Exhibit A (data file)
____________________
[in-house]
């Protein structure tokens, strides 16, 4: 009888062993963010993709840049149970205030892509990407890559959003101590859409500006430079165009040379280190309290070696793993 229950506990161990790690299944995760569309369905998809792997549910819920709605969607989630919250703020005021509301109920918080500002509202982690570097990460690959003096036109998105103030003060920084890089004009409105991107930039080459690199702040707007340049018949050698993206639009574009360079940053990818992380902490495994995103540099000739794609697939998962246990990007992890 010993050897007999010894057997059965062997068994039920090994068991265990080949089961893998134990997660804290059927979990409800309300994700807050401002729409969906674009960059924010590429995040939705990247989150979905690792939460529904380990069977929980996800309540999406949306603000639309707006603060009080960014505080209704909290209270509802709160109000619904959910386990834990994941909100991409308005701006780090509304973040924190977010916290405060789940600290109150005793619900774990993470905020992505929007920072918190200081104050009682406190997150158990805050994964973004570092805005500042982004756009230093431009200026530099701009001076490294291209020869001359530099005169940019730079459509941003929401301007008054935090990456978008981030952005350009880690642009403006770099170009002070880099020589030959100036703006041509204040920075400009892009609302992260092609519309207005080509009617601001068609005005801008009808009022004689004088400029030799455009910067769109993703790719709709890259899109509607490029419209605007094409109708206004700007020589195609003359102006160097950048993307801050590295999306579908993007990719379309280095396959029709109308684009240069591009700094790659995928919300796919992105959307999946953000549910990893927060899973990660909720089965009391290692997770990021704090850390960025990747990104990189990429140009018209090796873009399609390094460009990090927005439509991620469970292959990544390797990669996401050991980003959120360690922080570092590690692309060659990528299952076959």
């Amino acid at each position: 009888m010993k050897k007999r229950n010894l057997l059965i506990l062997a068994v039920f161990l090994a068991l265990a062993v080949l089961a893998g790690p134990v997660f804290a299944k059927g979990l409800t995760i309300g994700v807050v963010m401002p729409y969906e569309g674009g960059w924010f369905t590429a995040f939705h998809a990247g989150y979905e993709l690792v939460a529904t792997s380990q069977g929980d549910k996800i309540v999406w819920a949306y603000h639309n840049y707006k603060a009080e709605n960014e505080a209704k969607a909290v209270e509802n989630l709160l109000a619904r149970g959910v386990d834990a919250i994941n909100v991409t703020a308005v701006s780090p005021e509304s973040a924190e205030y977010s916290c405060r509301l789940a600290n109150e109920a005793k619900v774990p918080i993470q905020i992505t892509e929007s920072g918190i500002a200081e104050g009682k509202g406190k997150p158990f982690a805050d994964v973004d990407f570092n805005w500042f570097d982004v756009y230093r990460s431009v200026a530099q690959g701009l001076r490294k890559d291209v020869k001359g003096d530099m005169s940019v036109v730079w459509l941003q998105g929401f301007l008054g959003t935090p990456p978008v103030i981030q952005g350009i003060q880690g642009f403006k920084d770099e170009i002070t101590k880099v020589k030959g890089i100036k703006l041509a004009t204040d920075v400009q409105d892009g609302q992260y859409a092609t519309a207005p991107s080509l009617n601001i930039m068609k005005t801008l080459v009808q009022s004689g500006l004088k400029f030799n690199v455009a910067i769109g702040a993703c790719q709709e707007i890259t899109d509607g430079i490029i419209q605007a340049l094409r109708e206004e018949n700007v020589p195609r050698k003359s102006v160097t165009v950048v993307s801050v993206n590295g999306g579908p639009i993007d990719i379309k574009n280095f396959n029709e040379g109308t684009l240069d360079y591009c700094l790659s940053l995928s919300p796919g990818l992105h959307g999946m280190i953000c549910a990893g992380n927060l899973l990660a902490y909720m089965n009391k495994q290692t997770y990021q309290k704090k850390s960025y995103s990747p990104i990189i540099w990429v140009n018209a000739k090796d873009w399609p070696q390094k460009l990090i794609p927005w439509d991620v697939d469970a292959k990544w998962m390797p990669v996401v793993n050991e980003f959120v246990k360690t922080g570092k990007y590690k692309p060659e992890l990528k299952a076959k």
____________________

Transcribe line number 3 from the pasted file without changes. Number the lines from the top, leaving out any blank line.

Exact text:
């Amino acid at each position: 009888m010993k050897k007999r229950n010894l057997l059965i506990l062997a068994v039920f161990l090994a068991l265990a062993v080949l089961a893998g790690p134990v997660f804290a299944k059927g979990l409800t995760i309300g994700v807050v963010m401002p729409y969906e569309g674009g960059w924010f369905t590429a995040f939705h998809a990247g989150y979905e993709l690792v939460a529904t792997s380990q069977g929980d549910k996800i309540v999406w819920a949306y603000h639309n840049y707006k603060a009080e709605n960014e505080a209704k969607a909290v209270e509802n989630l709160l109000a619904r149970g959910v386990d834990a919250i994941n909100v991409t703020a308005v701006s780090p005021e509304s973040a924190e205030y977010s916290c405060r509301l789940a600290n109150e109920a005793k619900v774990p918080i993470q905020i992505t892509e929007s920072g918190i500002a200081e104050g009682k509202g406190k997150p158990f982690a805050d994964v973004d990407f570092n805005w500042f570097d982004v756009y230093r990460s431009v200026a530099q690959g701009l001076r490294k890559d291209v020869k001359g003096d530099m005169s940019v036109v730079w459509l941003q998105g929401f301007l008054g959003t935090p990456p978008v103030i981030q952005g350009i003060q880690g642009f403006k920084d770099e170009i002070t101590k880099v020589k030959g890089i100036k703006l041509a004009t204040d920075v400009q409105d892009g609302q992260y859409a092609t519309a207005p991107s080509l009617n601001i930039m068609k005005t801008l080459v009808q009022s004689g500006l004088k400029f030799n690199v455009a910067i769109g702040a993703c790719q709709e707007i890259t899109d509607g430079i490029i419209q605007a340049l094409r109708e206004e018949n700007v020589p195609r050698k003359s102006v160097t165009v950048v993307s801050v993206n590295g999306g579908p639009i993007d990719i379309k574009n280095f396959n029709e040379g109308t684009l240069d360079y591009c700094l790659s940053l995928s919300p796919g990818l992105h959307g999946m280190i953000c549910a990893g992380n927060l899973l990660a902490y909720m089965n009391k495994q290692t997770y990021q309290k704090k850390s960025y995103s990747p990104i990189i540099w990429v140009n018209a000739k090796d873009w399609p070696q390094k460009l990090i794609p927005w439509d991620v697939d469970a292959k990544w998962m390797p990669v996401v793993n050991e980003f959120v246990k360690t922080g570092k990007y590690k692309p060659e992890l990528k299952a076959k």